6. Same—;presumption arising from defendant’s acts. An instruction given on a prosecution of one for an assault with intent to commit murder, told the jury that the law presumes every sane man intends the natural, usual and probable effect of his willful acts, and then told them that if they found, from the evidence; that the defendant made the assault as charged, and that the natural or probable effect thereof might have resulted in the death of the party assaulted, the law would presume that he intended the consequences of his act: Held, to announce a correct rule of law.

7. Instructions—not necessary to state whole law in each. In giving instructions to the jury it is not necessary that each should contain the whole law of the case, or call the attention of the jury to all the contentions of the respective parties to the suit. It is sufficient if the series of instructions, considered as a whole, fully and fairly announce the matters of law applicable to the theory of the prosecution .and defense.

8. New trial—-newly discovered evidence merely cumulative. A new trial will not be granted on the ground of newly discovered evidence when the new evidence is merely cumulative and by no means conclusive, and no proper excuse is shown for the failure to'produce it on the trial.

*469Writ op Error to the Circuit Court of Fayette county; the Hon. Jesse J. Phillips, Judge, presiding.

Messrs. Henry & Green, for the plaintiff in error:

Where evidence is offered which tends to show that the defendant was insane at the time of the crime charged, the burden of showing sanity is cast upon the prosecution. Dacey v. People, 116 Ill. 555; Montag v. People, 141 id. 75.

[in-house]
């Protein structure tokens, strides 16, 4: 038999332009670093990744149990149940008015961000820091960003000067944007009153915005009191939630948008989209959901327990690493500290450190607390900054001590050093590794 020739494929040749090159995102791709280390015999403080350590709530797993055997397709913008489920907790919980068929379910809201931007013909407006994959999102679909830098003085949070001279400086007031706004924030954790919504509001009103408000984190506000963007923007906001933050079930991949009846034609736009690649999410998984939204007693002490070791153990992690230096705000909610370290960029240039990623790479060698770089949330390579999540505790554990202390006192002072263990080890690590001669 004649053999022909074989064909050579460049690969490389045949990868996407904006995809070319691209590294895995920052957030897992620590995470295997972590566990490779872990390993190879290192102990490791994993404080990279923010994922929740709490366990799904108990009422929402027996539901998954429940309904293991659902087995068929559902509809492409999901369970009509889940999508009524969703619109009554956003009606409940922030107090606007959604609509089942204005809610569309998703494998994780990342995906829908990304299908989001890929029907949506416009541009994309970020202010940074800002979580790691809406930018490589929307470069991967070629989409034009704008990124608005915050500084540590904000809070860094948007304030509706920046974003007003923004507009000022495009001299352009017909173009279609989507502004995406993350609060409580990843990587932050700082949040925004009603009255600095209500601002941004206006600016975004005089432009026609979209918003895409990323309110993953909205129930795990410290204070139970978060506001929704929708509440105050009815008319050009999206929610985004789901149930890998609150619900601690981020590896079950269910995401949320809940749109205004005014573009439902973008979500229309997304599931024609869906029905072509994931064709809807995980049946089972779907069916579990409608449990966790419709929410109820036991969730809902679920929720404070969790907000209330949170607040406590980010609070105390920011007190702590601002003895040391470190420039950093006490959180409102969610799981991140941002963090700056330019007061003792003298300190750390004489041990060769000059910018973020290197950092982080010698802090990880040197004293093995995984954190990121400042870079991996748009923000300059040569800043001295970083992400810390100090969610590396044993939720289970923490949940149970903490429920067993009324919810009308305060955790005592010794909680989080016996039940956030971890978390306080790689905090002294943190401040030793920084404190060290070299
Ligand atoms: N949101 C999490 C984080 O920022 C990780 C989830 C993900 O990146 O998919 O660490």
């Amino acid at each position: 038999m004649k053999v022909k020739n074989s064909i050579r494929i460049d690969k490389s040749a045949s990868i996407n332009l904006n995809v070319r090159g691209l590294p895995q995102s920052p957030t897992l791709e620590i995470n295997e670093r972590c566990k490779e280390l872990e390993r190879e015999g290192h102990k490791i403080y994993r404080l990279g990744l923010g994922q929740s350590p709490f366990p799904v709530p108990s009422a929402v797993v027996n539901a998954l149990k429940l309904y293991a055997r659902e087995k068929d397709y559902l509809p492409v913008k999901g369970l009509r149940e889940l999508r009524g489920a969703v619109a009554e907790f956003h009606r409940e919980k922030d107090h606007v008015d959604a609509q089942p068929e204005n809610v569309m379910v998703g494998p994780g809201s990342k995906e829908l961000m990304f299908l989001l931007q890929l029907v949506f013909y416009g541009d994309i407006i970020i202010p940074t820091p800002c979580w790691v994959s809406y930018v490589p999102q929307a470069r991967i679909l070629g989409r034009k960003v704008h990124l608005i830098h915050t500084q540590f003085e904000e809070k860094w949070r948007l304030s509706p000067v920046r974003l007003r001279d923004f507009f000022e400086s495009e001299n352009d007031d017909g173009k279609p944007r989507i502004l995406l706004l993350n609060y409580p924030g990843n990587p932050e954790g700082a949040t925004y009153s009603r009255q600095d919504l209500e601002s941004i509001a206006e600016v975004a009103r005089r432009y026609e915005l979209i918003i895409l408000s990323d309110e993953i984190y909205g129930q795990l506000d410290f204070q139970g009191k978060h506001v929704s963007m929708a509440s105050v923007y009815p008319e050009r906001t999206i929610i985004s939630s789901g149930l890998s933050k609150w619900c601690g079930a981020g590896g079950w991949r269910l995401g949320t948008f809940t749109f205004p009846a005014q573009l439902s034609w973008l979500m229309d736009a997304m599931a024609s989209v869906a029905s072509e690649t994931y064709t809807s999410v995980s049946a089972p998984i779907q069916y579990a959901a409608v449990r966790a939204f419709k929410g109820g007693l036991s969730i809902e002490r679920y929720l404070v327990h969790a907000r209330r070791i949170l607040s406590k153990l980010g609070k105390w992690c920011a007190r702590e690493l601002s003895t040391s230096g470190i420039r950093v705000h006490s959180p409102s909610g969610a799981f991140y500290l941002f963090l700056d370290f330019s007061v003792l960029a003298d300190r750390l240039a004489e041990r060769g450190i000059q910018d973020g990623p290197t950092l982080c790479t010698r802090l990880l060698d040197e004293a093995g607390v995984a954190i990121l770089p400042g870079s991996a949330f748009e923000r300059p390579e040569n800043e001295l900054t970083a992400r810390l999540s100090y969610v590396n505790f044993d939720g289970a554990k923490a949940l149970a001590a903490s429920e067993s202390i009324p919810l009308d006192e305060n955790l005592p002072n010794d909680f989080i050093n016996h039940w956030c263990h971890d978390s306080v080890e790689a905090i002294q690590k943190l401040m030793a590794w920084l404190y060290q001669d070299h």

The court erred in its rulings on the instructions given and refused. Sanity is an ingredient in crime as essential as the overt act, and if it is wanting there can be no crime, and if the jury entertain a reasonable doubt on the question, the prisoner will be entitled to the benefit of that doubt. 31 Ill. 385.

A motion for a new trial may be’made at any time during the term of the court at which the judgment is entered. Starr & Curtis’ Stat. chap. 110, sec. 57; Thompson on New Trials, sec. 2727; Campbell v. Conover, 26 Ill. 64.

The court erred in overruling the motion for a new trial, based upon newly discovered evidence. The rule of laches and diligence does not apply where the defense is insanity, and where the evidence introduced tends to show it. The additional evidence in this case is not merely cumulative, but is of such volume and character that the court can well conclude that had it been present and used on the trial below the verdict would, in all reasonable probability, have been different, and on a new trial would result in an acquittal. When that is the case, the newly discovered evidence is not merely cumulative, though it may be of the same character. Monroe v. Snow, 131 Ill. 126; Champion v. Ulmer, 70 id. 322; Wood v. Echternach, 65 id. 149; Sulzer v. Yott, 57 id. 164; Hayes v. Houston, 86 id. 487; Bulliner v. People, 95 id. 394; Hupp v. McInturff, 4 Bradw. 449.